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  • Edited by Uwe Schütte, Georg-August-Universität, Göttingen, Germany
Cambridge University Press
Online publication date:
August 2023
Print publication year:
Online ISBN:

Book description

The German academic and writer W. G. Sebald made an astounding ascent into the canon of world literature. In this volume, leading experts from both the English- and the German-speaking worlds explore his celebrated prose works published in the short span from 1996 to his premature death in 2001. Special attention is paid to Sebald's unpublished texts and books awaiting translation into English. The volume – illustrated with many unpublished archive images – scrutinizes the dual nature of Sebald's life and work, located between Germany and England, academic and literary writing, vilification and idolization. Through nearly forty essays on a broad range of topics, W. G. Sebald in Context achieves a revision of our understanding of Sebald, defying many clichés about him. Particular attention is paid to the manifold ways in which Sebald's writings exerted a legacy far beyond literature, especially in the areas of art, cinema, and popular music.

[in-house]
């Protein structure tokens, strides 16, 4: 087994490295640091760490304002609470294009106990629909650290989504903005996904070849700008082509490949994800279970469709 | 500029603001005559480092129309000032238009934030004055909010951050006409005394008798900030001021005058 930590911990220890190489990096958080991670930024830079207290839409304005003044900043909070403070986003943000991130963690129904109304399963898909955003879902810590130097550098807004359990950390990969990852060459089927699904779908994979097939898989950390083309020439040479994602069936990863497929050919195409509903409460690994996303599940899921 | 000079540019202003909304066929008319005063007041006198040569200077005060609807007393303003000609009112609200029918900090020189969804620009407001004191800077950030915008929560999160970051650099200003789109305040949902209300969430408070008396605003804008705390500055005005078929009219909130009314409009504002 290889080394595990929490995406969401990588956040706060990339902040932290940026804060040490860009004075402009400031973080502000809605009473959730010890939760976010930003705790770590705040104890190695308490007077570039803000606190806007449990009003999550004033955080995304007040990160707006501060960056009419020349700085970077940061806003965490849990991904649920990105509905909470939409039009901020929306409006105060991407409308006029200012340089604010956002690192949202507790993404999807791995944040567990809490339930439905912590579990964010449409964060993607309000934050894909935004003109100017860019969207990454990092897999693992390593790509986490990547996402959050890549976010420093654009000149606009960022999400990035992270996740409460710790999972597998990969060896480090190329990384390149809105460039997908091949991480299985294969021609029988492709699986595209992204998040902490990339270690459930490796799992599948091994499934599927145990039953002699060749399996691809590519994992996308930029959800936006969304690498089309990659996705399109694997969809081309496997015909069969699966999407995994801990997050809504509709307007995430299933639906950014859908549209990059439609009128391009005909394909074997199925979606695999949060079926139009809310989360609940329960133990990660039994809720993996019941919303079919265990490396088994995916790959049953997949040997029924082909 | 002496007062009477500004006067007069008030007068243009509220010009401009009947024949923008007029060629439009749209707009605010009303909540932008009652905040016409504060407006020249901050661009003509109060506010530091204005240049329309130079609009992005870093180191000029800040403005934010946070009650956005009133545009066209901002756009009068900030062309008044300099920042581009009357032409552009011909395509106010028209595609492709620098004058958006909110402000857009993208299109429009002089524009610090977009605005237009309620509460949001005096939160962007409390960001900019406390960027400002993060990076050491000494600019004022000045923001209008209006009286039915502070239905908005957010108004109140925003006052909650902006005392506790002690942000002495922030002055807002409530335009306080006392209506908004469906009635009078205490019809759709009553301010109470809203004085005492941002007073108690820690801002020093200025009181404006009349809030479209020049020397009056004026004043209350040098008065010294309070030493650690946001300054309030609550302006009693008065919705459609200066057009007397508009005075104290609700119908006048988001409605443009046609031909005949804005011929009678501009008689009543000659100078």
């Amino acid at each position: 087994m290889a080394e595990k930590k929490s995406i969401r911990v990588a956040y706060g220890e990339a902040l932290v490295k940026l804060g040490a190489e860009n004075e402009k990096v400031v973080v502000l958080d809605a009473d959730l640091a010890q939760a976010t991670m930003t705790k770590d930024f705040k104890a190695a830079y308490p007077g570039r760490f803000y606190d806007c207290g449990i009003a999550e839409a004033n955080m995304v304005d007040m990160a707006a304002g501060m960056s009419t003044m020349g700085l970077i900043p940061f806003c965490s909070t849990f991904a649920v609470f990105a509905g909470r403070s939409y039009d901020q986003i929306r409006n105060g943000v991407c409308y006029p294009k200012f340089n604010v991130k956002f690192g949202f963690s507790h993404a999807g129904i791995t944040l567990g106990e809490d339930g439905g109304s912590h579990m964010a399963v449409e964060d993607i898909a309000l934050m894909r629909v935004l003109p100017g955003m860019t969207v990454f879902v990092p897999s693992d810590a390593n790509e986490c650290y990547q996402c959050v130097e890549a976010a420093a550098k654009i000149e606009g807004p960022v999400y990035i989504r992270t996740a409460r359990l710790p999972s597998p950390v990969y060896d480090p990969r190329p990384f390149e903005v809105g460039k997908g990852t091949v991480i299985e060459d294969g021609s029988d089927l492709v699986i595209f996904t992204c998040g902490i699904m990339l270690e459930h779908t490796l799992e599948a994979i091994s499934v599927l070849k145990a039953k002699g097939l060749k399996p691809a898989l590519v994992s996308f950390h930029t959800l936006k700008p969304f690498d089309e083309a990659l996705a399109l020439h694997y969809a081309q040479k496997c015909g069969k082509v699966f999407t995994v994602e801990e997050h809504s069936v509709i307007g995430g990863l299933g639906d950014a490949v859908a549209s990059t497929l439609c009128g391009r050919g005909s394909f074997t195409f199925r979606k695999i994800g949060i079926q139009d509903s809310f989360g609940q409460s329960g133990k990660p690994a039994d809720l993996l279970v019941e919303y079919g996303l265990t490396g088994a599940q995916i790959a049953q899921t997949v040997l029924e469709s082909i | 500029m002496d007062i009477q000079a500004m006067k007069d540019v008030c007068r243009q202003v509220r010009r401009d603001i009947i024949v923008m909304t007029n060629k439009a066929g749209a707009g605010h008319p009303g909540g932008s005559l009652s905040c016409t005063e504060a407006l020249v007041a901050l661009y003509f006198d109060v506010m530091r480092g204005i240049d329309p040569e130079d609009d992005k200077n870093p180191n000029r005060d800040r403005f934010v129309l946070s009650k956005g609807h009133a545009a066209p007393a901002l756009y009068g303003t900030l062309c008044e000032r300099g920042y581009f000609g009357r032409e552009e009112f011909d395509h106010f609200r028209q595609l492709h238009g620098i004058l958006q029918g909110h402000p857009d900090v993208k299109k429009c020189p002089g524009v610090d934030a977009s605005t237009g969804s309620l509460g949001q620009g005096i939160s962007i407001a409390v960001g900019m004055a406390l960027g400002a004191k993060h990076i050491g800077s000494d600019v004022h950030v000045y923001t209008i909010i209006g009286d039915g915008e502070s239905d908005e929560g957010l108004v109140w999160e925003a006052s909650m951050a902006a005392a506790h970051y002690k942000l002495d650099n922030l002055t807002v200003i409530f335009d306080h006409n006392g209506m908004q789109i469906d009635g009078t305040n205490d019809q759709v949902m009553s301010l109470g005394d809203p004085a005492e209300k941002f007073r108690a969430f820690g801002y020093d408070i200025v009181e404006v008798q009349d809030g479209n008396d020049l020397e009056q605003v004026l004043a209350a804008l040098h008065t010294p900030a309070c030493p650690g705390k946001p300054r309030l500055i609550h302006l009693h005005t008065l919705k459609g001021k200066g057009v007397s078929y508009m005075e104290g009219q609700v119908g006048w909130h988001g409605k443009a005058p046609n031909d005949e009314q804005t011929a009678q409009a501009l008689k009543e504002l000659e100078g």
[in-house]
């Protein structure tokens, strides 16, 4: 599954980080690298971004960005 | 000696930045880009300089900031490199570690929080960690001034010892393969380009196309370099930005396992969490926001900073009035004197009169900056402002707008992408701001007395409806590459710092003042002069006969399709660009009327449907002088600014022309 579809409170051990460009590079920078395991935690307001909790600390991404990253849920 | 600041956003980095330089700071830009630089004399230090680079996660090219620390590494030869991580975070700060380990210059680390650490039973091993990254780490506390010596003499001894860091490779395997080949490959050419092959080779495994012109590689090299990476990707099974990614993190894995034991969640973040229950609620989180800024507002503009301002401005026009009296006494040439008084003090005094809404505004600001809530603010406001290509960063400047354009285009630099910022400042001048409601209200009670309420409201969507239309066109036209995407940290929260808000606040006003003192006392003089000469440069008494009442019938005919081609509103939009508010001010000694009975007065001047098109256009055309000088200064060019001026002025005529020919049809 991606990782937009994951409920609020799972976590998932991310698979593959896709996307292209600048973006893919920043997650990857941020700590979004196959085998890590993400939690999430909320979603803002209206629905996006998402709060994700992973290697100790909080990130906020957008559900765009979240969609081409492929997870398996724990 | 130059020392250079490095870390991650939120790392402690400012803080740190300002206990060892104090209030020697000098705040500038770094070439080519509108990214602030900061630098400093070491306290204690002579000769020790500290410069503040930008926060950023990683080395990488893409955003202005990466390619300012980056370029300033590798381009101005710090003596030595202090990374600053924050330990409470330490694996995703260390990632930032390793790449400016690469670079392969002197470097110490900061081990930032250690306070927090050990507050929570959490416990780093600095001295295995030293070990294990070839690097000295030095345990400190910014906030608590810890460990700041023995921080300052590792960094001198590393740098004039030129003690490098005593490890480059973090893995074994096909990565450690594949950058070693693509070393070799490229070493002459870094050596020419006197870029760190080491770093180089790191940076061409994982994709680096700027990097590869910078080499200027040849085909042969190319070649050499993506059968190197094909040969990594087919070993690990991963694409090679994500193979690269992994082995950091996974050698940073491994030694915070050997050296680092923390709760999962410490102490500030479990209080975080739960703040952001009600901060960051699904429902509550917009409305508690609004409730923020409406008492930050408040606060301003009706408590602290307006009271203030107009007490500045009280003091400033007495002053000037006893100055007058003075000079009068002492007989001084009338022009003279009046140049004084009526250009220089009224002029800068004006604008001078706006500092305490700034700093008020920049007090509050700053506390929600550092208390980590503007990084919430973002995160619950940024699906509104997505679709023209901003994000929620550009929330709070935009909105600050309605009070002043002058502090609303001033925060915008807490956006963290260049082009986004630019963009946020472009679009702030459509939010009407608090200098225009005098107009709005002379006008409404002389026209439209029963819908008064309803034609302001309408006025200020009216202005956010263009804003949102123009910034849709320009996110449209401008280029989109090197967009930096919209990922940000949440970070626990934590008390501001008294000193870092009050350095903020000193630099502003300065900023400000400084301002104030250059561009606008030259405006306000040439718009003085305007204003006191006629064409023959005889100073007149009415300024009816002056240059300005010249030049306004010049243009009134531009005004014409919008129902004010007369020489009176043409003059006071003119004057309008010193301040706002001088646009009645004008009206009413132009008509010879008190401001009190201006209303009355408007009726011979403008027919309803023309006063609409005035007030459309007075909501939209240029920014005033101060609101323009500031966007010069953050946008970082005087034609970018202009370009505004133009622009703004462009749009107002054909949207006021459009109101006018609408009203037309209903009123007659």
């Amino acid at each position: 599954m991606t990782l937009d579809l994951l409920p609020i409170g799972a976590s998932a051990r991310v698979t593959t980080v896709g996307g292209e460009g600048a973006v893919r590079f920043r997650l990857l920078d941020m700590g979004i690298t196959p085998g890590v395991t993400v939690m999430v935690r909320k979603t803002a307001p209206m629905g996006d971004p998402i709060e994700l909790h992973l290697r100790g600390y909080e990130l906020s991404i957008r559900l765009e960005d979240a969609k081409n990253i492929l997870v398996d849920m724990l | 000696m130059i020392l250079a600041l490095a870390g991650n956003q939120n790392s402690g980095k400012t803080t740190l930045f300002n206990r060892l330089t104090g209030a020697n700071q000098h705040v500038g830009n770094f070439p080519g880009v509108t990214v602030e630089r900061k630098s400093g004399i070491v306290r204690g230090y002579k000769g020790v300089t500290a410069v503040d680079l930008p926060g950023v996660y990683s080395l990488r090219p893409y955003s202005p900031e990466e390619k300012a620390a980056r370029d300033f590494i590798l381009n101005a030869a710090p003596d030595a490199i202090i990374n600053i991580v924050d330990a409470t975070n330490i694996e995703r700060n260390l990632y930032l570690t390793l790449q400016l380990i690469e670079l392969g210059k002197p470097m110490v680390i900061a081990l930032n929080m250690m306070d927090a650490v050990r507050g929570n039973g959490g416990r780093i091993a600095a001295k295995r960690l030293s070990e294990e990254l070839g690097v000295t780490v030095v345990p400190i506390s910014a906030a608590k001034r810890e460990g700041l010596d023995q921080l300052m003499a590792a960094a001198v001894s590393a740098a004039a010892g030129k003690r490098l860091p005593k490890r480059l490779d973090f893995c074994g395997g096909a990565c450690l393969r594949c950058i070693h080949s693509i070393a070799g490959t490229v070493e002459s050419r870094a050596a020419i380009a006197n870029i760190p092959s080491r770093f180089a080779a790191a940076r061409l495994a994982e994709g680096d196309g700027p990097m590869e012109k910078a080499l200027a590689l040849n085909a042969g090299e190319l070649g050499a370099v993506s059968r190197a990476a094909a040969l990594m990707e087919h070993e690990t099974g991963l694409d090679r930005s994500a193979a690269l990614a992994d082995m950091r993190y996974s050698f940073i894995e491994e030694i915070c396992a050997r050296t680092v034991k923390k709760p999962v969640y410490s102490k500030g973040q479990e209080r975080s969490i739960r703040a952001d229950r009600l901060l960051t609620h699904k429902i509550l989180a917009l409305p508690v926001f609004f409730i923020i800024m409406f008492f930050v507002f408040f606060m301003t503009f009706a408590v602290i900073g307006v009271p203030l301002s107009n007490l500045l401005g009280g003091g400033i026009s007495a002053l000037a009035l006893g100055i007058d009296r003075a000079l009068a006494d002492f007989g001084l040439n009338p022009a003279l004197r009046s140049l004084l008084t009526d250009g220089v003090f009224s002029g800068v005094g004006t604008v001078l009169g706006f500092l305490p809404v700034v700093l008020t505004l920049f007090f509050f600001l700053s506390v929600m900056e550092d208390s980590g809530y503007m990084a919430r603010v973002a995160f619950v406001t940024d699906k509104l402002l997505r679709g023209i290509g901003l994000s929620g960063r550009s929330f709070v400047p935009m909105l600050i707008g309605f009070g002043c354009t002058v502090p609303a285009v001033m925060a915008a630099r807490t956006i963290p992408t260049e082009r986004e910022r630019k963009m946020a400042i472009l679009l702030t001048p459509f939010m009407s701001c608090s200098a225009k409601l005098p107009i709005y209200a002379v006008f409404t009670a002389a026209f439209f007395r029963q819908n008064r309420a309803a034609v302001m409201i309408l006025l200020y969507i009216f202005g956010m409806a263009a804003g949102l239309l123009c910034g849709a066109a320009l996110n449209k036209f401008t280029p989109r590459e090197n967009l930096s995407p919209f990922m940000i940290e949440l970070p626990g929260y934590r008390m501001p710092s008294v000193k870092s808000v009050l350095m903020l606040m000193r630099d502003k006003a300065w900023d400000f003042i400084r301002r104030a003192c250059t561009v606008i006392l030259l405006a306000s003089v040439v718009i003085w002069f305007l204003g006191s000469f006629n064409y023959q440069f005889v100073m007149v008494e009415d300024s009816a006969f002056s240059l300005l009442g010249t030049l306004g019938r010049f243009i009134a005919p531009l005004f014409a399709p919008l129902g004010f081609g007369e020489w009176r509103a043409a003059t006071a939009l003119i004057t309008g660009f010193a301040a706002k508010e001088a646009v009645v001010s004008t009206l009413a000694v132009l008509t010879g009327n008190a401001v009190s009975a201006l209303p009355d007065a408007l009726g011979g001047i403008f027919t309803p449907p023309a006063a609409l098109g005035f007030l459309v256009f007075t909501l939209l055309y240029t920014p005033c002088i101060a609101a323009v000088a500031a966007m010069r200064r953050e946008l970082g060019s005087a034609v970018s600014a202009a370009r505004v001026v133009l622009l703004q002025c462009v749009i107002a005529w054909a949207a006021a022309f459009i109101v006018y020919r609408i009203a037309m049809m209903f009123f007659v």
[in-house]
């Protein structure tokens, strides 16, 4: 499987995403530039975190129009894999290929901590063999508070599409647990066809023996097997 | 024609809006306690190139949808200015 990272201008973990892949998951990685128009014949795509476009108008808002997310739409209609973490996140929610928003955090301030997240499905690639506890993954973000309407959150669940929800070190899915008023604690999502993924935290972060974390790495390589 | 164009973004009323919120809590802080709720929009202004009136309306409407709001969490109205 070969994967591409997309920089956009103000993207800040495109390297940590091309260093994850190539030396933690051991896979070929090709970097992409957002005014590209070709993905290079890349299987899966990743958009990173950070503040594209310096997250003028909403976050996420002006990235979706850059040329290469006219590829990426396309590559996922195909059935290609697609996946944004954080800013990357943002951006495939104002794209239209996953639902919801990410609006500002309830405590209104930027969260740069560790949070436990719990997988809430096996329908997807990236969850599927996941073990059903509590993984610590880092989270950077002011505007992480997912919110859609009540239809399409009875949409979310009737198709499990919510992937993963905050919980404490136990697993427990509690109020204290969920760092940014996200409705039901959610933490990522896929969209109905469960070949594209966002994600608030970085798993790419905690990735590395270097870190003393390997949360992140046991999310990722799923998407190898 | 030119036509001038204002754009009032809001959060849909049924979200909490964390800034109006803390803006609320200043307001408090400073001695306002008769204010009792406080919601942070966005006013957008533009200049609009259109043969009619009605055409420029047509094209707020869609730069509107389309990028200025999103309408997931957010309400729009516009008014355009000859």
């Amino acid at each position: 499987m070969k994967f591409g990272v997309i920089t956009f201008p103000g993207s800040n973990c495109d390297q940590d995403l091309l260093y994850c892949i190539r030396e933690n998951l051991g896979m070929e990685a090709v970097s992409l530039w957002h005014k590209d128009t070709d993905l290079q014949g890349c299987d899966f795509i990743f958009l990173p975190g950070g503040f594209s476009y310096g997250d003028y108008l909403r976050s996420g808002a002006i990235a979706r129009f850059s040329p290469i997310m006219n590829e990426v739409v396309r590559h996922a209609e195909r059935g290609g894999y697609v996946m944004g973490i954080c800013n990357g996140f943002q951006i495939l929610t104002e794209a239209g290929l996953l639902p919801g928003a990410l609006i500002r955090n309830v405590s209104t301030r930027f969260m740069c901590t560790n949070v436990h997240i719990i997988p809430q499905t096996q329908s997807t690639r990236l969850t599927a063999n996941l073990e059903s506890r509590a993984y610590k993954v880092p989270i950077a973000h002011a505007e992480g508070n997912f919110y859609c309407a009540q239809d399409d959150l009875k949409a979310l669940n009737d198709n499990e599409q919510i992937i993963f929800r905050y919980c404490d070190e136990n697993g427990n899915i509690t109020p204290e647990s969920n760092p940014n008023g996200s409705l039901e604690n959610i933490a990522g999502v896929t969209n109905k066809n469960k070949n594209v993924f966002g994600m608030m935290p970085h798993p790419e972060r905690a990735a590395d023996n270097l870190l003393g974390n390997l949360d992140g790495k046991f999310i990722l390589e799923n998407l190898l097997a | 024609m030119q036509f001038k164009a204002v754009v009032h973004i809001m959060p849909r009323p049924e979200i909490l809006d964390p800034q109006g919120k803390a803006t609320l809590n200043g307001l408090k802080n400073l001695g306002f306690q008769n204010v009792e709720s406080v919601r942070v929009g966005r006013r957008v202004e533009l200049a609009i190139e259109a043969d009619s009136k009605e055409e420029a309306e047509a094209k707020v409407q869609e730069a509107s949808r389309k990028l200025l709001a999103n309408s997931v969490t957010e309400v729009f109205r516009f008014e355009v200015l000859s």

‘A terrific book which manages to return Sebald-studies back to a Sebaldian place where grand historical sweeps and the merest marginalia illuminate each other to new effect. Overall, it refreshes both our sense of Sebald as an academic and literary subversive and of the astonishing breadth of themes addressed in and provoked by his work - in film, in pop music, in relation to the Anthropocene, in the cult of The Sebaldian to name a few - and it does so while remaining accessible.’

Grant Gee - director of Patience: After Sebald (2011)

‘This is a wonderful handbook of short, readable essays that explores the lesser-known aspects of this complex and elusive writer whose documentary style of prose has always beguiled us into believing we know more about the man than we do.’

Tacita Dean - artist

‘A welcome critical repositioning of Sebald and his oeuvre: away from the academy, and freed from the clutches of the Anglophone critical establishment. These interventions resist - as powerfully as their subject did - the jargon of inauthenticity, and give us a Sebald more singular in vision, and less capable of assimilation to dogma - whether humanist or traditionalist - than our increasingly polarized era might prefer.’

Will Self

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